Wednesday, January 29, 2014

Fiesty Visitor (wren)

This was a fun piece to do (as are all my pieces). My sister lives in Georgia and has a lot of birds visit her backyard so this is a piece I did with her in mind.

I have started doing something to lesson the expense of my work in the molding process.  My foundry said that I could use anything to support my work as long as it burned out and was covered with a layer of wax (16th Inch) so I have been experimenting with all types of weeds and leaves.  Often the fall brings on a beautiful death for all types of plants as they die and wither.

This was a fast piece to do because I kept simple and designed it to be a miniature and tall in consideration of filling a space that is limited to weight or an area that cries out for a little height.

Sorry about the condition of these pictures I have failed to be able to straighten them in the right direction even though when I pull up the disc it shows them correct...must be a glitch in blogspot.

Feisty Visitor is a wren and I thought the patina lends itself to it very well.

This was just a simple design to not distract from the delicate atmosphere of the stems and bird.

The only part I regret is that I have to prefab the feet and ends of legs in wax each time I do an edition.

Thursday, January 16, 2014

Reality Check

Recently I had cause to remember the old saying  "don't get too big for your britches".  I had a thought, not a wise one, this year to start off with expanding my vision by experimenting with other foundries so that if one closed or retired or whatever I would have another to fall back on....well so much for my trying to be wise and wonderful.

During the process of my sculpting I have lost mold makers, patina people and other entities that I rely on heavily in the route of creating my sculpture.  Therefore I had the idea that I would have a plan B which would allow me to use many entities not just a few where I would not have to worry.

To make a long story short I have found not all people have the quality I have in mind when they are doing their job.  I give 100% when I am creating my work, I try to do the best I can in catching a glimpse and also the correct anatomy of an animal and capturing them for my patrons in bronze.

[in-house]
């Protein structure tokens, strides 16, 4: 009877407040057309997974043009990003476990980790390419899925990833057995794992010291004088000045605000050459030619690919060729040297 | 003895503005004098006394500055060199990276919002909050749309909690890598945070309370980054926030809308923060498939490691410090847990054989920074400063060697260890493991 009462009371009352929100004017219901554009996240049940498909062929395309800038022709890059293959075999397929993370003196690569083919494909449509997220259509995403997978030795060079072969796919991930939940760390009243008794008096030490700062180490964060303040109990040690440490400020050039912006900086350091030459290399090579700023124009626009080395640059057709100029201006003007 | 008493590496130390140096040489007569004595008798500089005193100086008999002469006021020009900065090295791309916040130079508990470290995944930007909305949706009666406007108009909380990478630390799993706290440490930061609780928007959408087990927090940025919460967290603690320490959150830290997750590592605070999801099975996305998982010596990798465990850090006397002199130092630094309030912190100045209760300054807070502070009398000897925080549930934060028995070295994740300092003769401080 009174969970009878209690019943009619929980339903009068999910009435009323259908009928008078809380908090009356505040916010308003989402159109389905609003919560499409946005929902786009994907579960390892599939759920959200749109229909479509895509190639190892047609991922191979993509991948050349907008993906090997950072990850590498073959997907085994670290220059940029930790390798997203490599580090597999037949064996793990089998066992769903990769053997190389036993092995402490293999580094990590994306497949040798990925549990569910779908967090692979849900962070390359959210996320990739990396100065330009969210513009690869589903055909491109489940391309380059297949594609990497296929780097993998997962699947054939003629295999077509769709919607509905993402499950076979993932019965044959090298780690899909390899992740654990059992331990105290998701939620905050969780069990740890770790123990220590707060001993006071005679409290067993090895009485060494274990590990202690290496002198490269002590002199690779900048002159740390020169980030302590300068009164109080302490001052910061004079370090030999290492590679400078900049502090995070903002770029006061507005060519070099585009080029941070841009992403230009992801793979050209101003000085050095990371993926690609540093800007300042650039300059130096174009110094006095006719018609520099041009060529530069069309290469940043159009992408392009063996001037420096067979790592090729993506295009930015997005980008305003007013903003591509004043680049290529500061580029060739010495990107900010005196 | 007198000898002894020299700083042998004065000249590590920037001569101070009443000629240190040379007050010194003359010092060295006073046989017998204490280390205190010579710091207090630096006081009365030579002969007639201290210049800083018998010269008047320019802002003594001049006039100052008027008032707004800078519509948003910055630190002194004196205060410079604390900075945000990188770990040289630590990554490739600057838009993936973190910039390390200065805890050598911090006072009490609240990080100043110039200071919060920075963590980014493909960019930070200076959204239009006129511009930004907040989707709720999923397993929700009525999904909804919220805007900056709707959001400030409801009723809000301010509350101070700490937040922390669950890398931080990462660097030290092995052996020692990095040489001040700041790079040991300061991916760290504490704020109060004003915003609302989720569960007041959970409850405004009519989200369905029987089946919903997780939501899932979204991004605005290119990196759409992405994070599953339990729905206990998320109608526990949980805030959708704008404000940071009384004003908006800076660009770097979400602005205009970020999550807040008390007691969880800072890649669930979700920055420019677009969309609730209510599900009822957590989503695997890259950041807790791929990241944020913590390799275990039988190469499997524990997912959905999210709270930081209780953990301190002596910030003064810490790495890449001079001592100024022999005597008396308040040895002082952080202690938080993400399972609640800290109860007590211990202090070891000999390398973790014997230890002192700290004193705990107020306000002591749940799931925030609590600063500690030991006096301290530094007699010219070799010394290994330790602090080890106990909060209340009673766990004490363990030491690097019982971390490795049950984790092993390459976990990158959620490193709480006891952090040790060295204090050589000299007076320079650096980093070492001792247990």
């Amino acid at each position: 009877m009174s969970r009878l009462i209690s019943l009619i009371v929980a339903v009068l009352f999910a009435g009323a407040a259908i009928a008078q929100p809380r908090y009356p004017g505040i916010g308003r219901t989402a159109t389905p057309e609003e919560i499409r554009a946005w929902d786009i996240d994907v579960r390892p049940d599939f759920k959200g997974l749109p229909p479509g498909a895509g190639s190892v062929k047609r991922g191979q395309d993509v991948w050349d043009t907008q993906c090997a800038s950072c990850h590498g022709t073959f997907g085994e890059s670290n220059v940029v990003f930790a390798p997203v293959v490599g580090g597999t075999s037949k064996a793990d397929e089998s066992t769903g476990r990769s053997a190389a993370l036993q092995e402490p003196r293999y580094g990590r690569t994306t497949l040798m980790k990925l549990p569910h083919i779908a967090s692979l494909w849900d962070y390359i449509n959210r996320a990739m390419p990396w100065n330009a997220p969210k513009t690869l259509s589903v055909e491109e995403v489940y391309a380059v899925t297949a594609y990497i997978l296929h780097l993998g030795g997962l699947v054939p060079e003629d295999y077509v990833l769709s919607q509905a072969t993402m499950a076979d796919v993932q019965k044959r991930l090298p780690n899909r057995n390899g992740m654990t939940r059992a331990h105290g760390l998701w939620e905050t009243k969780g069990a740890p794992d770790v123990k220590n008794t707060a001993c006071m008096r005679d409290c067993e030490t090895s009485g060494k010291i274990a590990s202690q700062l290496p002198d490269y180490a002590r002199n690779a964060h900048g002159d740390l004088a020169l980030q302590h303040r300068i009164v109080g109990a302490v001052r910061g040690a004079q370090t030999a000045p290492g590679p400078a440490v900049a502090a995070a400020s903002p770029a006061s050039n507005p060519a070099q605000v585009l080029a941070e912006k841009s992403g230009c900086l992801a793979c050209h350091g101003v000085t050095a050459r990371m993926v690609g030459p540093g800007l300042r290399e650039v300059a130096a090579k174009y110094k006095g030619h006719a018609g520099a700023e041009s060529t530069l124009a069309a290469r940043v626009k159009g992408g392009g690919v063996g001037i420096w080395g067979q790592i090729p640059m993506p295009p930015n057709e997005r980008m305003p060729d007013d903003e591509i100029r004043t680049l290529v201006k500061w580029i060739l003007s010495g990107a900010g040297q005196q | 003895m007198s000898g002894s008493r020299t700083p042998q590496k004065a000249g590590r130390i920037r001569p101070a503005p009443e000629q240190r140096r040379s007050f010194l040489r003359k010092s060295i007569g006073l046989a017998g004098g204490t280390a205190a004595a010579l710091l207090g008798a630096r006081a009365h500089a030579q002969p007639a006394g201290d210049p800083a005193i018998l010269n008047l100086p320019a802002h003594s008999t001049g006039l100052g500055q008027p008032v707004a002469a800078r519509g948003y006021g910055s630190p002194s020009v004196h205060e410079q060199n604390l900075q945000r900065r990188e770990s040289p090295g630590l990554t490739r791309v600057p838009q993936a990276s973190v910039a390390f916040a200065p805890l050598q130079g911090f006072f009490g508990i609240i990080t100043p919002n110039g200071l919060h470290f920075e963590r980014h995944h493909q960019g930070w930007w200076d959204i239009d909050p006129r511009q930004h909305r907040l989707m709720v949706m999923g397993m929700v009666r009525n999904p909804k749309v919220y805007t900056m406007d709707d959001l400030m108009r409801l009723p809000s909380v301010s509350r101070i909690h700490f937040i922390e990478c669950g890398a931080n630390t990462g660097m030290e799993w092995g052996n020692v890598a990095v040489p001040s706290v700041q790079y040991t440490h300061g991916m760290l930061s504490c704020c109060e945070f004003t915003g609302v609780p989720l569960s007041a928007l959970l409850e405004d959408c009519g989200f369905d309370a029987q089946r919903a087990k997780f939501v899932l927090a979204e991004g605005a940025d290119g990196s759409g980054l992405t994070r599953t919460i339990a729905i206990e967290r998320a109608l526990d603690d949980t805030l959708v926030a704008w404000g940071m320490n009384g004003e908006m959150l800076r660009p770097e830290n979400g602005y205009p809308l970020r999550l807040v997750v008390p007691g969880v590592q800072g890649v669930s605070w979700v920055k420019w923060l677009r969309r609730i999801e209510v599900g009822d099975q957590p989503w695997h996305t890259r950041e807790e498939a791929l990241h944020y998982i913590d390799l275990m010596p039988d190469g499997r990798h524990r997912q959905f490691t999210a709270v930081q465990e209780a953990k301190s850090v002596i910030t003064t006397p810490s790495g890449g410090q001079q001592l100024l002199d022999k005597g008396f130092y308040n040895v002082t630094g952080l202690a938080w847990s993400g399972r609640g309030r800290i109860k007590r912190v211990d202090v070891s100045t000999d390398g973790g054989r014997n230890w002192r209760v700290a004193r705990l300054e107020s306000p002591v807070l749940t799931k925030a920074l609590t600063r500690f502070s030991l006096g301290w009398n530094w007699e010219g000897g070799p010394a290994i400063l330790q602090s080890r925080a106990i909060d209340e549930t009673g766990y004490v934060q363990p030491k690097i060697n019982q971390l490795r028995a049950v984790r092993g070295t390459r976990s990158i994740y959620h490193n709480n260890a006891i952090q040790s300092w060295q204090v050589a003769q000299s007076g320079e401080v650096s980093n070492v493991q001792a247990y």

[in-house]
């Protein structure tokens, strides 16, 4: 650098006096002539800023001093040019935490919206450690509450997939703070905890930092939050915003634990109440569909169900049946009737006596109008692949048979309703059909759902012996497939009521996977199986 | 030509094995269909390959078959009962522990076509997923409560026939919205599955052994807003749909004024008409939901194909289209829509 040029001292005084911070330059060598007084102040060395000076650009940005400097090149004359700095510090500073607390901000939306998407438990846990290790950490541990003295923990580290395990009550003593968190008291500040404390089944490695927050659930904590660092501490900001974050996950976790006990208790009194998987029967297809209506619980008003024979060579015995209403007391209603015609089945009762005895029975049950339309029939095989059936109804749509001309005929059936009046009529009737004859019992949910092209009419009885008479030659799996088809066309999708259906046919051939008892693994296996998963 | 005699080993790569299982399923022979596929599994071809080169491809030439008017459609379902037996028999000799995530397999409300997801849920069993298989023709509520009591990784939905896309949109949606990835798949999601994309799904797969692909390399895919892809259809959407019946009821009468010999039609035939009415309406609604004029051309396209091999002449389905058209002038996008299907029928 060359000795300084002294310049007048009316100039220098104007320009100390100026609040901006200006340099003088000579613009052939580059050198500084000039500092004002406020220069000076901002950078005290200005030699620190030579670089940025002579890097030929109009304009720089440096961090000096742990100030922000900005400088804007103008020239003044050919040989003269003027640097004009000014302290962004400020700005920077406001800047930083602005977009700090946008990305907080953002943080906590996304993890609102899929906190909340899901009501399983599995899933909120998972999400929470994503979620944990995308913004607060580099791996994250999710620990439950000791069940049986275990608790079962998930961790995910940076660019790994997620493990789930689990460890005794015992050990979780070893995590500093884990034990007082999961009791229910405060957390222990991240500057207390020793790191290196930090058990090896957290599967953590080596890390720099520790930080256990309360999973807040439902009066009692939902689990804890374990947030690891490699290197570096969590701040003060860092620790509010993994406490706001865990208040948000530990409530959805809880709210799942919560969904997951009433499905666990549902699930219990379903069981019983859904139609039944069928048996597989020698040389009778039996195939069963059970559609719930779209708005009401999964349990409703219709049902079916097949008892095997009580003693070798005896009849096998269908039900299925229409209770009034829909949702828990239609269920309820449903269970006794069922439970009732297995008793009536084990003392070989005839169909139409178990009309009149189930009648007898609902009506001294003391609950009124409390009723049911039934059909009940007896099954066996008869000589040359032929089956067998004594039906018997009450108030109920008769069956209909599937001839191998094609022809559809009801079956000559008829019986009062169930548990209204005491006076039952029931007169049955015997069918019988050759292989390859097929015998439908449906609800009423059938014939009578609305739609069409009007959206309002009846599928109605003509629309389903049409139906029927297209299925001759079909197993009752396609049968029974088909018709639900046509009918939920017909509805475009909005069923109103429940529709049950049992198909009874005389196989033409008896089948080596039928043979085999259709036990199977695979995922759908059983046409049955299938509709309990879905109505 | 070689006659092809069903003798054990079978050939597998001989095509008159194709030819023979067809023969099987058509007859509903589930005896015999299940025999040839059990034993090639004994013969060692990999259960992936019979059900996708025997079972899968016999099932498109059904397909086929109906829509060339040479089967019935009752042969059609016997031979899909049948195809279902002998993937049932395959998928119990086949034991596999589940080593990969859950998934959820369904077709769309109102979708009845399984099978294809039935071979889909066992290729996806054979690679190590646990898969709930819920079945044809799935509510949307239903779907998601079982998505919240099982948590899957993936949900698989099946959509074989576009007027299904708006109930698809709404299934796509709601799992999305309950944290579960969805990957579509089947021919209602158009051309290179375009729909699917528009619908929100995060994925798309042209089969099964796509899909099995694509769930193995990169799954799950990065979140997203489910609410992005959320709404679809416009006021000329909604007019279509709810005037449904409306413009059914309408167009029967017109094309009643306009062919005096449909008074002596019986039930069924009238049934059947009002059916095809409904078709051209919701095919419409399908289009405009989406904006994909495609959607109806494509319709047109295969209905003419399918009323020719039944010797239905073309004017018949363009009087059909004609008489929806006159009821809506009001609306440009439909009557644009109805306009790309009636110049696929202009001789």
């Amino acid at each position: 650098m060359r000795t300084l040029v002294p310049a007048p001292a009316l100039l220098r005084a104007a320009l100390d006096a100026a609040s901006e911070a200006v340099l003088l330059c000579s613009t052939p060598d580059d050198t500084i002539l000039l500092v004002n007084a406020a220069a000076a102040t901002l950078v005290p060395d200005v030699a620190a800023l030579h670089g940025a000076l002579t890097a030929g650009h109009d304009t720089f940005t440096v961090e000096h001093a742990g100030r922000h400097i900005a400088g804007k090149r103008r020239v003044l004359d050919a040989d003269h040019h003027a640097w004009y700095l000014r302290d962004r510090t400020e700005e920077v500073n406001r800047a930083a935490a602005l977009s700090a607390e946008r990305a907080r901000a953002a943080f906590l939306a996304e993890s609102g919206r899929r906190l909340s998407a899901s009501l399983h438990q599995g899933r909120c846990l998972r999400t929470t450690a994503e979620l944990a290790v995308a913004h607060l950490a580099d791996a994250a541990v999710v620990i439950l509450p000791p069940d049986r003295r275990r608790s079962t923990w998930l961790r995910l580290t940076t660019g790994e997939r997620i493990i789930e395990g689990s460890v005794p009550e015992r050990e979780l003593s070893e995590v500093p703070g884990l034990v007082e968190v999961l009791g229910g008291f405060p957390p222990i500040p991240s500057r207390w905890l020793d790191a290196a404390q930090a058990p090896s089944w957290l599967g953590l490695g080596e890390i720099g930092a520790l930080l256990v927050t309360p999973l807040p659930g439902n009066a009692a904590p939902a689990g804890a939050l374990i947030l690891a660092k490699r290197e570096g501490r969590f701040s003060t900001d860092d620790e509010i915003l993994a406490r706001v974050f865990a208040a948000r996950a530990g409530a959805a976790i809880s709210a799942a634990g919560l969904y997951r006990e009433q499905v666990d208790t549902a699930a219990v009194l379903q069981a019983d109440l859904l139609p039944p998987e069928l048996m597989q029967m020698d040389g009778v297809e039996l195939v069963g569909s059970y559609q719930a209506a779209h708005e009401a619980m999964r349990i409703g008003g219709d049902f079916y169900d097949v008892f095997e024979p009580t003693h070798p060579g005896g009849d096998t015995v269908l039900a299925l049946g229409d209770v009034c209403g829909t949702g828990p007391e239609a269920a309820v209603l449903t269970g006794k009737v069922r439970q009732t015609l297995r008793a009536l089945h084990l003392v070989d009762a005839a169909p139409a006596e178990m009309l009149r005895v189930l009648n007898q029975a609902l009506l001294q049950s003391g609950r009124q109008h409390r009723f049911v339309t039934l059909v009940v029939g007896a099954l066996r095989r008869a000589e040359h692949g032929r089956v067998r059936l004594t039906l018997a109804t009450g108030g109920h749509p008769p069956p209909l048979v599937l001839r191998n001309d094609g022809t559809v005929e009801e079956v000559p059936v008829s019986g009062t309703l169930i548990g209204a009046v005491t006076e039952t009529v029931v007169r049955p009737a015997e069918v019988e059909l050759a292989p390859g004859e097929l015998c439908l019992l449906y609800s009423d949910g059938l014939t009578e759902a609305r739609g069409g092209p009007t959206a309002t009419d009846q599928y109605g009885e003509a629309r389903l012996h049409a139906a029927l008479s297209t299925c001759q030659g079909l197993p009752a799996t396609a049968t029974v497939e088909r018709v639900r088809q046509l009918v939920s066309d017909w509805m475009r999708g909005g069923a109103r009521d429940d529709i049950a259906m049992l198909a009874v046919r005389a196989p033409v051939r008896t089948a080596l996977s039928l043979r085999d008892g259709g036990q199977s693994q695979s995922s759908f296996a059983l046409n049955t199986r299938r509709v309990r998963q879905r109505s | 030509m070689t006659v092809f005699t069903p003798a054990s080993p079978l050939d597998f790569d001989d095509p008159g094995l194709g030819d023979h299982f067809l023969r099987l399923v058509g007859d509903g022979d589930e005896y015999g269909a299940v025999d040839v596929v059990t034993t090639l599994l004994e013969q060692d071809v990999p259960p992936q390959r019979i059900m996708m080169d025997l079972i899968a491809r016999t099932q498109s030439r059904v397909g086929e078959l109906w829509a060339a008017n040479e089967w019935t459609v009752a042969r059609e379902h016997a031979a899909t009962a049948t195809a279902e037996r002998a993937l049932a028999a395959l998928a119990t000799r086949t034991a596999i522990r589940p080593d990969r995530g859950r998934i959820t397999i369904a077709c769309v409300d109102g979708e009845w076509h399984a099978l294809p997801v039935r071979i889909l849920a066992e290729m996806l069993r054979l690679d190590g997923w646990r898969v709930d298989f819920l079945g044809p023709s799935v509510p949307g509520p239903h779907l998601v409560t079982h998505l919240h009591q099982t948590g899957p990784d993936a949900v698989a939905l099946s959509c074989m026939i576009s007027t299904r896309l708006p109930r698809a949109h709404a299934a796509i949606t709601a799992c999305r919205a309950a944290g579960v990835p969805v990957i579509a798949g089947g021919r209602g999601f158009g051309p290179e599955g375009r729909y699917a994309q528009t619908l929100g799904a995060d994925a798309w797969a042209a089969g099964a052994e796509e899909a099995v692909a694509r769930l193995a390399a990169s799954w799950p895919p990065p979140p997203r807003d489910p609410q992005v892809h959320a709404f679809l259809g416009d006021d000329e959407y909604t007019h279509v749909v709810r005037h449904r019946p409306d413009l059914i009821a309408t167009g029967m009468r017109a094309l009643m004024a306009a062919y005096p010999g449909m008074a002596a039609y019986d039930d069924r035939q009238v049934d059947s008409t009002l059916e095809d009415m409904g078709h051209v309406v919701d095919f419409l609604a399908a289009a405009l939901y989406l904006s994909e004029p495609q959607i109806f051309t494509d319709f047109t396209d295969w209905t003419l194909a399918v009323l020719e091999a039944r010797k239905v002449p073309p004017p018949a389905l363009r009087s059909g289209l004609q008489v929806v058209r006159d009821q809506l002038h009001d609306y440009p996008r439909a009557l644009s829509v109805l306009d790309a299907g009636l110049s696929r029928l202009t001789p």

I have sadly found that not all employees pride themselves in the quality of their work on your piece, they play "lets see if you catch it and if not I know that you don't care so I won't care". 

I have gone to check wax at foundries (since I used to do all my own waxes this is a sore spot with me) and had to point out bubbles or holes etc. to the wax workers to correct, I have gone to check metal and found numerous areas that were either not worked or over worked with the grinder. Sure it is easy to repair welding parts together, or repairing flashing but to a small sculptor (I do desk top pieces so most of my work is 8 to 10 inches tall) little bumps and flaws in eyes and noses matter, as do the bubbles you may find in the texture of an animals hair.

Most recently I had to walk away from a foundry after finding that in failing to ask for a bid up front it was almost three times the cost of having that same edition done at my old foundry. I got lazy in my attitude of "well it has been costing  me $$$, so it should be really around that somewhere else".

Most patrons think that sculptors are egotistical in the pricing of pieces, they fail to realize that most artist are just getting by with paying for a piece to go through all the different entities and have anything left over for actual seed money.

I remember someone on FaceBook or whatever saying "if you have to think about the money then maybe you shouldn't be in the business"....that has to be the dumbest thing I have ever heard.  If you are not aware of the bottom line constantly then you will fail to thrive. (Also you will be shocked when the blade falls across your neck.)

I am not saying what I was trying to do in expanding my productivity was wrong but I am saying that expanding it and not doing it correctly was what I say not what I do. Thanks for dropping in on my thoughts...Happy Trails.

Monday, January 6, 2014

Happy New Year 2014

Happy New Year to all and may it be a creative, valuable time for us all.  Be grateful for what you do, are and have....